Not your ordinary NGO
“We’re not your ordinary NGO” – Population Services International (PSI) make it clear to visitors browsing their website that their approach to improving healthcare for the poor does not follow the charity model traditionally associated with NGOs. Quite the contrary: “We take a page on franchising from the corporate playbook by establishing networks of branded health centres that bring affordable, reliable and high quality services to millions.”
Leveraging over twenty years of expertise in social franchising and operating 25 franchise networks across Africa, Asia, and Latin America, PSI is the world’s largest social franchisor for health.
In the light of changing donor landscapes, overburdened public health systems, lack of quality assurance in private sector health services, and the need to contain new diseases, the case for leveraging existing private healthcare infrastructure is strong. The social franchise approach strengthens private healthcare providers with the aim of achieving greater scale and impact: PSI’s franchisees offer increasingly integrated health services covering a range of health issues such as family planning, malaria, HIV, tuberculosis, and maternal health, while assuring high quality and affordable prices.
While the strength of franchising resides in principles such as formalisation and standardisation, PSI recognises that there is no one-size-fits-all solution for health systems across countries and contexts. The recent programmatic brief “A Review of Social Franchising Innovations at PSI” (2017) highlights three targeted social franchise models that are currently being piloted in PSI franchise networks.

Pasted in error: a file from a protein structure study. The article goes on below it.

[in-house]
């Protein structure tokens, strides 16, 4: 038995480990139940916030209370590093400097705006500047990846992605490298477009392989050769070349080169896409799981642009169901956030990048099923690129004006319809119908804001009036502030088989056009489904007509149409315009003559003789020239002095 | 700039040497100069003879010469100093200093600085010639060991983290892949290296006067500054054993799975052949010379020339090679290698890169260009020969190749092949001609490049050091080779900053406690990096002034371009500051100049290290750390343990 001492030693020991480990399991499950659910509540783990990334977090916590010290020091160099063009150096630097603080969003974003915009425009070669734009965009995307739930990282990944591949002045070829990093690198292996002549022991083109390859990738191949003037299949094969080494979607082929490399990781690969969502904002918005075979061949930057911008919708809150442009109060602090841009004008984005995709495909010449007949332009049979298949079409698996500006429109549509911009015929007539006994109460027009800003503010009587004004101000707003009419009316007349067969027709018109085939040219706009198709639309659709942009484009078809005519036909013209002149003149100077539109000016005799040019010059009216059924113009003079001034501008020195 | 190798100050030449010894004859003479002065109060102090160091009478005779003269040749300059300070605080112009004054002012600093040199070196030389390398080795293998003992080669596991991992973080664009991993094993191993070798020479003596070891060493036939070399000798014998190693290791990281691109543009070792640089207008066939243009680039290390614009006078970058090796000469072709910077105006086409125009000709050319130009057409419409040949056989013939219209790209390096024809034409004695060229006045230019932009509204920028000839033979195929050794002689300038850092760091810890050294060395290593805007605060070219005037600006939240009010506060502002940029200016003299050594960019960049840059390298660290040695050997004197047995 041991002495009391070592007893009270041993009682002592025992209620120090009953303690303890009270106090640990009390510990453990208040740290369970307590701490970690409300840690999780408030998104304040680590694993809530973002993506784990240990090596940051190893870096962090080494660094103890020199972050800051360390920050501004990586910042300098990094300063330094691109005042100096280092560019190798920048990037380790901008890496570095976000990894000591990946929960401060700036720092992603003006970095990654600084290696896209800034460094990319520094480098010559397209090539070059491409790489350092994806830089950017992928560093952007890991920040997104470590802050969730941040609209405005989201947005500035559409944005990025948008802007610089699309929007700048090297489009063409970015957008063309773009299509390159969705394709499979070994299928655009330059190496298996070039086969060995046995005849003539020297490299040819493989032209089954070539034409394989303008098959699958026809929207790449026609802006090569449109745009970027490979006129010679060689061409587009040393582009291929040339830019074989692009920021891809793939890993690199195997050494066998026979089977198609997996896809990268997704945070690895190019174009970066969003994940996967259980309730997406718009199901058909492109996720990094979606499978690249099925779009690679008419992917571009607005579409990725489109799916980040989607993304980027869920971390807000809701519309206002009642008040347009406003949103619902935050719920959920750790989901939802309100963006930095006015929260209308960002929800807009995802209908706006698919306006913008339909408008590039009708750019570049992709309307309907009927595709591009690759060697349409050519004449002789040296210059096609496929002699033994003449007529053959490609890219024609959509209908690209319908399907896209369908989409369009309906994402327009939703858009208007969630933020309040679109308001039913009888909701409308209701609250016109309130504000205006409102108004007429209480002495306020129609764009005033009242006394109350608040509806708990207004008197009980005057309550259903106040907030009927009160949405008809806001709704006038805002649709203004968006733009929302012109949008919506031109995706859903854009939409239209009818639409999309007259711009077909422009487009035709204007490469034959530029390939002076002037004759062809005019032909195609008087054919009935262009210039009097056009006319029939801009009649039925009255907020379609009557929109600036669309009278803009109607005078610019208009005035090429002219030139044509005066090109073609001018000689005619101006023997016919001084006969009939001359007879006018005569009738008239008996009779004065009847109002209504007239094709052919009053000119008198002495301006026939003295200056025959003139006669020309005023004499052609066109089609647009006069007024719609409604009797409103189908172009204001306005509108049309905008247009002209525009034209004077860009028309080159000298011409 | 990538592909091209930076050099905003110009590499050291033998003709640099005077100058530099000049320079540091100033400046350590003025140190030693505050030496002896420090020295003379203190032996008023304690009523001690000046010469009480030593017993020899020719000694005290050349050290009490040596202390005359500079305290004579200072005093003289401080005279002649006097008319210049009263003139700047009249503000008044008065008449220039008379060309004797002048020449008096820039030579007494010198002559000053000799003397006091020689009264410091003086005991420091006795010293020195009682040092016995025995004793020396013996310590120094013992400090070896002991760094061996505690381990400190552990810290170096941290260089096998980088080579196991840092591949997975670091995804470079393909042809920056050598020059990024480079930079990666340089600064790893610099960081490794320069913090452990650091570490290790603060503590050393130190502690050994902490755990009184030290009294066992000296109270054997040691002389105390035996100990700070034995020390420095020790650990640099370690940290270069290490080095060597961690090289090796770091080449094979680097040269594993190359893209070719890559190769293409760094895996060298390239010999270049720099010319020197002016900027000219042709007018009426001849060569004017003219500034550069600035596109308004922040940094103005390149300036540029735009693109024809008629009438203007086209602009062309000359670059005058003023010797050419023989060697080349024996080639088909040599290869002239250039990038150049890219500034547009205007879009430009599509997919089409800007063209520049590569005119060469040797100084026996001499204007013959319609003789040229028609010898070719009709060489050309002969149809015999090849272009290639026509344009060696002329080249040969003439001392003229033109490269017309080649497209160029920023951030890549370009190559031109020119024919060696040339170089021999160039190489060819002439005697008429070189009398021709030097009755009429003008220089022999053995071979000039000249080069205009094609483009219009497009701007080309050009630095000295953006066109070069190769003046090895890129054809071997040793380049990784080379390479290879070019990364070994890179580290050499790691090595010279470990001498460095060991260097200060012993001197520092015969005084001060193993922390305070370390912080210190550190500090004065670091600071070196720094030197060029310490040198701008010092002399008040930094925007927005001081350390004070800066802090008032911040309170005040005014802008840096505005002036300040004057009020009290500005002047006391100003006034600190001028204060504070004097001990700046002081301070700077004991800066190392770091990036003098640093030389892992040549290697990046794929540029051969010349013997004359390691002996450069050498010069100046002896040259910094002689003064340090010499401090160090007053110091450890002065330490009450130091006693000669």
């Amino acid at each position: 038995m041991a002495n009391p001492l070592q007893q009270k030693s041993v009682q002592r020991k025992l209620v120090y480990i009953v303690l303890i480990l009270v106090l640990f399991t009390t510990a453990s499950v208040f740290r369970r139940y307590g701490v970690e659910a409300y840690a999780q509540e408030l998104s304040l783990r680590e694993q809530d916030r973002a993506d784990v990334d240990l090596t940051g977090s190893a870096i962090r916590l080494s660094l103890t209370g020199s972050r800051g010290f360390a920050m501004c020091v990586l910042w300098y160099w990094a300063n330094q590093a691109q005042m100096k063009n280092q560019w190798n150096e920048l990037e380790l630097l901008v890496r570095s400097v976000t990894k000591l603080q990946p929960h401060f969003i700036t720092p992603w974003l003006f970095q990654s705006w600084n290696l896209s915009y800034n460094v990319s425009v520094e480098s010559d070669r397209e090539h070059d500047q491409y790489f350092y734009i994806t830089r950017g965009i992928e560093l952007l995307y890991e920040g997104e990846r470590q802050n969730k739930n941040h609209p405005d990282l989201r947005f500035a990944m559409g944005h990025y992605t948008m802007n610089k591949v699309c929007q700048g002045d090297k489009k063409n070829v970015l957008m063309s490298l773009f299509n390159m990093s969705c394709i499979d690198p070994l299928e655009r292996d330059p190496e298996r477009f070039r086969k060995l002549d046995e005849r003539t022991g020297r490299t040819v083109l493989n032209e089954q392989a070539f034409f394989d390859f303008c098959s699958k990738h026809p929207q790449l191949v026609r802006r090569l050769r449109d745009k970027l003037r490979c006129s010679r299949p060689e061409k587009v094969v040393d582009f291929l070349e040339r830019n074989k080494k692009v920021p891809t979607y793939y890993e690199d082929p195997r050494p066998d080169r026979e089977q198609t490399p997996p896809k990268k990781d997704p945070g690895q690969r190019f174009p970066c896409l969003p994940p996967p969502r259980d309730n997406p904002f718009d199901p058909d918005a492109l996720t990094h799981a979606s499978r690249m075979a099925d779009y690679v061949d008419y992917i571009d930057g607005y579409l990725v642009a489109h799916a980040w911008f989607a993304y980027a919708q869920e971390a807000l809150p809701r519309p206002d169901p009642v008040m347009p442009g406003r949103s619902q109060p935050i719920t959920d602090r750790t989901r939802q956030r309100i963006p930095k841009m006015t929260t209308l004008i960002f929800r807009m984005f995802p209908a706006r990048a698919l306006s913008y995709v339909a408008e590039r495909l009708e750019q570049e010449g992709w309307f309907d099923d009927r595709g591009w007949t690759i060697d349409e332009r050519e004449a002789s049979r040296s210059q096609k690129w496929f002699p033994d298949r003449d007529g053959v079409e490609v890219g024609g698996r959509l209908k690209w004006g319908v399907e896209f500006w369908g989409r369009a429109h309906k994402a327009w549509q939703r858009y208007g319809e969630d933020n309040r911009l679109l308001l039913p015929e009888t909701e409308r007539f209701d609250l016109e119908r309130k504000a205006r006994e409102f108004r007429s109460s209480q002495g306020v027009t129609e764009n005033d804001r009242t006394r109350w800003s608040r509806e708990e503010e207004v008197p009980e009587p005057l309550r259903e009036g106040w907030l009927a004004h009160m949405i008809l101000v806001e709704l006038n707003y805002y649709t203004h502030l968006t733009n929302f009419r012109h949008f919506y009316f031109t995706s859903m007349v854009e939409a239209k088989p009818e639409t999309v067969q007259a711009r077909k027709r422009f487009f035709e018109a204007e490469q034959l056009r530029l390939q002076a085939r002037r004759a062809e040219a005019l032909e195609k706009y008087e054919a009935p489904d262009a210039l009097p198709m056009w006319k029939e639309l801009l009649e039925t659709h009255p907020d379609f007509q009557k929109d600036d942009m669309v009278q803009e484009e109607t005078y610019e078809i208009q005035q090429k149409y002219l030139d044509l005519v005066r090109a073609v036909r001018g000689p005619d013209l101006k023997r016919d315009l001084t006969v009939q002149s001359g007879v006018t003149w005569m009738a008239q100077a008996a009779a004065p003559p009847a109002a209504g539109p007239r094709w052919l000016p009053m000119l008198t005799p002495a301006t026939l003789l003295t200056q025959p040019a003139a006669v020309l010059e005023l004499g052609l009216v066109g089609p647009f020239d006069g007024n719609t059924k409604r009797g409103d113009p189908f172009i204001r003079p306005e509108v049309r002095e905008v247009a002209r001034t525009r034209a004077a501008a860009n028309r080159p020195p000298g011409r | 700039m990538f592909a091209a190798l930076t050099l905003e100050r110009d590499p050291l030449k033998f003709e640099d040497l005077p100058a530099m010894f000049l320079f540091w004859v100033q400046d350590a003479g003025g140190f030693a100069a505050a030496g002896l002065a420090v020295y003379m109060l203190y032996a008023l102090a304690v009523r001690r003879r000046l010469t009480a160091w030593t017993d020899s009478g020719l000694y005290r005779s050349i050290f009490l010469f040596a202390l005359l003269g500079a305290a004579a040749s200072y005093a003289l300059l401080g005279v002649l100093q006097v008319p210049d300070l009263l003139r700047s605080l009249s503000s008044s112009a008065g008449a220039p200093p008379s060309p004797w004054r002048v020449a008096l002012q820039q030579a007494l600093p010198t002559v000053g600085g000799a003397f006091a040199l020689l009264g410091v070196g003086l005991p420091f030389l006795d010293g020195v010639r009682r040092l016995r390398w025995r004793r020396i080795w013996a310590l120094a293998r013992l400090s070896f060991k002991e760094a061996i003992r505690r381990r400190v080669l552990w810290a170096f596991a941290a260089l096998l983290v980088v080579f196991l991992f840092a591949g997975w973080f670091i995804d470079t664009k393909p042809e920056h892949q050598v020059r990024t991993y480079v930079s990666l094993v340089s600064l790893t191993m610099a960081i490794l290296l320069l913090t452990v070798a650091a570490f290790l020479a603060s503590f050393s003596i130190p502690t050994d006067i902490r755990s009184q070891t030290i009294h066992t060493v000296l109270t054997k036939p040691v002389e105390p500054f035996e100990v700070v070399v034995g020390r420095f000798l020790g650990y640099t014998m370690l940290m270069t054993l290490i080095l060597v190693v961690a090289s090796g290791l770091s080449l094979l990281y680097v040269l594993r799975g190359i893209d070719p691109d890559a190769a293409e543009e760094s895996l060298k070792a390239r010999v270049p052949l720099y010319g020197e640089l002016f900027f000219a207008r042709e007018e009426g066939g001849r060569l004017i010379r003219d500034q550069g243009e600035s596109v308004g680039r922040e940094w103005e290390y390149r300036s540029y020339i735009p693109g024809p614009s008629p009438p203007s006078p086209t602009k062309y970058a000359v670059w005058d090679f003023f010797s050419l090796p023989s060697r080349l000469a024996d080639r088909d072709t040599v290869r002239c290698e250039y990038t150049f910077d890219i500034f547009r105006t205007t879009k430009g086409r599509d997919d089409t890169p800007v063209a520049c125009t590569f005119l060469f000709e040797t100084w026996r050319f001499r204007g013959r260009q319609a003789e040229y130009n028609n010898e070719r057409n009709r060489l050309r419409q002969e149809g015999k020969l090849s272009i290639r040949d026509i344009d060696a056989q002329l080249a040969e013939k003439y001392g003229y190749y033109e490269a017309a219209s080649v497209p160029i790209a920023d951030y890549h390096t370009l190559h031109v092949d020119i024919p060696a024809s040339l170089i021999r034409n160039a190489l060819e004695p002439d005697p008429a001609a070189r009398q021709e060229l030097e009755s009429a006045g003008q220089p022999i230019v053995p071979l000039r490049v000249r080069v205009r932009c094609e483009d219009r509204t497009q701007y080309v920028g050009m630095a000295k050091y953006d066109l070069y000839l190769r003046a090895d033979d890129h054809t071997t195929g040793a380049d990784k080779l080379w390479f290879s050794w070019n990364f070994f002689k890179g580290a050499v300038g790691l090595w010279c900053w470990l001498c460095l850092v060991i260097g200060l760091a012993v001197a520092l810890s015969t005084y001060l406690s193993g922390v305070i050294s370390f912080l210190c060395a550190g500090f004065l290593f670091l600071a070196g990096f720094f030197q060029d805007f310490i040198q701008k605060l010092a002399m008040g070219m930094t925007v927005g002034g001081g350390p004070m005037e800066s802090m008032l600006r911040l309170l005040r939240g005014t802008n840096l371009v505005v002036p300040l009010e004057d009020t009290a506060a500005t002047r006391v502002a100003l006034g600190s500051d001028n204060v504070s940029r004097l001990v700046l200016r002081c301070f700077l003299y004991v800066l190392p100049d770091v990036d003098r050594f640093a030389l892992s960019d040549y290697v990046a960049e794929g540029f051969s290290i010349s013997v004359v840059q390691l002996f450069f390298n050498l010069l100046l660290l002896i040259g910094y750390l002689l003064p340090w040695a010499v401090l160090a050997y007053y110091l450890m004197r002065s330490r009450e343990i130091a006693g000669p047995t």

Tunza Social Enterprise model (East Africa)
In a quest to increase financial sustainability, PSI’s donor-reliant franchise network Tunza is transforming into a commercially viable social enterprise. Since its launch in Kenya in 2008, Tunza achieved significant reach by expanding into Burundi, Malawi, Tanzania and Uganda.
PSI is planning to make the new social enterprise operationally profitable in five to six years by increasing franchisee revenues and shifting from donor subsidies to a membership-fee and revenue-sharing model to pay for franchisor services. To increase revenue streams, the social enterprise model will build franchisees’ capacity through strategic marketing support, business management systems and skills training, quality audits, etc. PSI further undertakes to keep prices affordable for clients paying out of pocket by pooling procurement to realize economies of scale, and for those who cannot pay out of pocket by linking franchisees to formal health financing schemes. Ultimately, the social enterprise will serve more clients with improved quality and a wider scope of health services.
To test if Tunza can be self-sustaining, PSI is piloting the social enterprise model with selected providers that are willing to pay initiation fees and share their incremental increased revenue. The transition follows a segmentation approach: ‘High performers’ with great health impact can join the social enterprise. Other franchisees that need more guidance will receive targeted support until they are also ready to graduate to the social enterprise.
Red Segura fractional franchise network (Latin America)